RDS, the English “anchor” defendant, was inserted at the top of the Shell Group’s corporate structure in 2005 with the sole purpose of holding shares in other companies. In fact, it did not own shares in SPDC directly, but only through another subsidiary. Mr Justice Fraser found that RDS did not have any operations or infrastructure in Nigeria, nor did it have any of the licences required by the Nigerian authorities to carry out oil production operations. It was SPDC that had the specialist knowledge and expertise, as well as all the necessary licences. The claimants failed to provide evidence of any appreciable level of oversight or control by RDS over SPDC’s operations. As such, it could not have been said that SPDC was relying on RDS’s knowledge, expertise and oversight to protect the claimants from harm, and therefore no duty arose.

Public statements, group executive committee decisions and uniform policies do not affect separate legal personality

The claimants also tried to establish a duty of care by showing that: (i) RDS made statements on behalf of the entire group, including its Nigerian subsidiary; (ii) decisions of an “Executive Committee” of the Shell Group affected the operations of SPDC; and (iii) corporate social responsibility and environmental policies were uniform throughout the group.

These were found to be insufficient grounds to establish a duty in the circumstances. The judge was unequivocal in finding that public statements made in accordance with listing rules cannot be a significant factor in establishing a duty of care. In any event, the statements made by RDS contained disclaimers that the judge found convincing and effective in upholding the separate legal personalities of the companies constituting the Group. The decisions of the Shell “Executive Committee”, on which a minority of members were also directors of RDS, could not be equated with decisions taken by RDS as the two were “not the same legal entity”. With regard to group-wide policies, the judge explained that they did not “affect or dilute the concept of separate legal personality of the different companies within the Group. Compliance with Group policies, which is what the RDS Corporate Social Responsibility Committee oversees, or observance of those Group policies, does not either”.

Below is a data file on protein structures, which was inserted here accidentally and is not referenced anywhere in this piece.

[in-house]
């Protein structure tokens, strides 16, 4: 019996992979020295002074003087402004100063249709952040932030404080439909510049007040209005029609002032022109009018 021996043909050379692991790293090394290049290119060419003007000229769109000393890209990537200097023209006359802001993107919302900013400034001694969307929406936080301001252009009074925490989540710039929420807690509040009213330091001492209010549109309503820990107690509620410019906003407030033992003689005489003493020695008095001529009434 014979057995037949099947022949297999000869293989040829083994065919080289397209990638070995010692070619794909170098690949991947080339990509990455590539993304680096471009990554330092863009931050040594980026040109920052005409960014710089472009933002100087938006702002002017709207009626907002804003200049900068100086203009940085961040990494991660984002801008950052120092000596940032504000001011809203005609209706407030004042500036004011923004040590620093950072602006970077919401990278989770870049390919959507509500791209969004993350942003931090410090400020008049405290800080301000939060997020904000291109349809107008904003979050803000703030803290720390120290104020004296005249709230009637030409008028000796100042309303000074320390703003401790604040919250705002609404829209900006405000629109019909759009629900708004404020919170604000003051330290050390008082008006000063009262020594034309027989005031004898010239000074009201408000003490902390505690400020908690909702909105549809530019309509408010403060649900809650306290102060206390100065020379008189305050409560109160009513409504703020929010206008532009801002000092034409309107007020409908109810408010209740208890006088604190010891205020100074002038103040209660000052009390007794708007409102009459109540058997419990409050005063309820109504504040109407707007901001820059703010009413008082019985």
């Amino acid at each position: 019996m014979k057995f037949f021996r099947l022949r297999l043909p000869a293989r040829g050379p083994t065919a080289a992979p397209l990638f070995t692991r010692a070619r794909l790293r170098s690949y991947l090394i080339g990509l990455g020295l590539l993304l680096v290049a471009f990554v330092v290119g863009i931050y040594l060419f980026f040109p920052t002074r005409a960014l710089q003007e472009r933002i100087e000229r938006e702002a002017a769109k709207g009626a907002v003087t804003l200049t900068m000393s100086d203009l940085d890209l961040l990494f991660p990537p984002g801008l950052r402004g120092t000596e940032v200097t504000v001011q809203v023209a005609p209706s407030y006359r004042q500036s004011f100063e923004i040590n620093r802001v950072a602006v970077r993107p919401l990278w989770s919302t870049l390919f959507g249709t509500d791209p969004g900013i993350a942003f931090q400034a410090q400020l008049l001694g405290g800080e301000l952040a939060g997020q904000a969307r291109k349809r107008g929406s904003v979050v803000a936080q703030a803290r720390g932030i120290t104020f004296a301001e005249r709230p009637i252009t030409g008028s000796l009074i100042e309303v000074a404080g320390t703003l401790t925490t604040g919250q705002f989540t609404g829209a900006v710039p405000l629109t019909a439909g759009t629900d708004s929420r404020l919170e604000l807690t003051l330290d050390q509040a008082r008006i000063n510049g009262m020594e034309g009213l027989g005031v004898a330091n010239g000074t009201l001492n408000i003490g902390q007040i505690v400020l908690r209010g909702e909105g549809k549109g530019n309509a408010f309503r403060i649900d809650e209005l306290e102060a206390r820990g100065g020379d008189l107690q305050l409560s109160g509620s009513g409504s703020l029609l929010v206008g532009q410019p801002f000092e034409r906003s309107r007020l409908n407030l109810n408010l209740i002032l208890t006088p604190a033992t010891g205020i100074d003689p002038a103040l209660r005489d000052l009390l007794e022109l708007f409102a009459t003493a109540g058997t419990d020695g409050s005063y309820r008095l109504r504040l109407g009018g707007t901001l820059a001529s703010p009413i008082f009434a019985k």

COMMENT

The claim against RDS and SPDC is not the only tortious claim relating to environmental pollution brought before the English courts in recent years. These kinds of cases can have enormous cost implications. For example, in 2015, SPDC agreed to settle an action brought by the Bodo community in Nigeria for oil spills from the Trans-Niger Pipeline for USD 55 million and clean-up costs. There is an on-going action against Vedanta Resources plc[6] concerning pollution from copper mining in Zambia. In that case, the court accepted that there was a real issue to be tried between the claimants and Vedanta and that the interests of justice would be served by joining Vedanta’s Zambian subsidiary to the English proceedings. It is of note that the English courts’ willingness to accept jurisdiction in similar cases may depend on considerations of access to justice in the jurisdiction in which the harm occurred.[7]

That said, the instant decision underscores the careful approach of English courts when establishing new categories of duties of care and the continuing prominence of the doctrine of separate legal personality under English law. Matters of jurisdiction aside, it remains very difficult to pierce the corporate veil under English law absent an element of dishonesty on the part of the corporate group. Group companies conducting themselves in the ordinary course should therefore not be at risk of having the corporate veil pierced. This is particularly the case if local operating subsidiaries are independent and hold the know-how and expertise relevant to their business.

Companies within a corporate group should be entirely free to comply with group policies and implement them as separate legal entities. Likewise, announcements made by holding companies are very unlikely to prejudice the separate personality of the companies, particularly if the language used is carefully chosen to emphasise the relevant distinctions.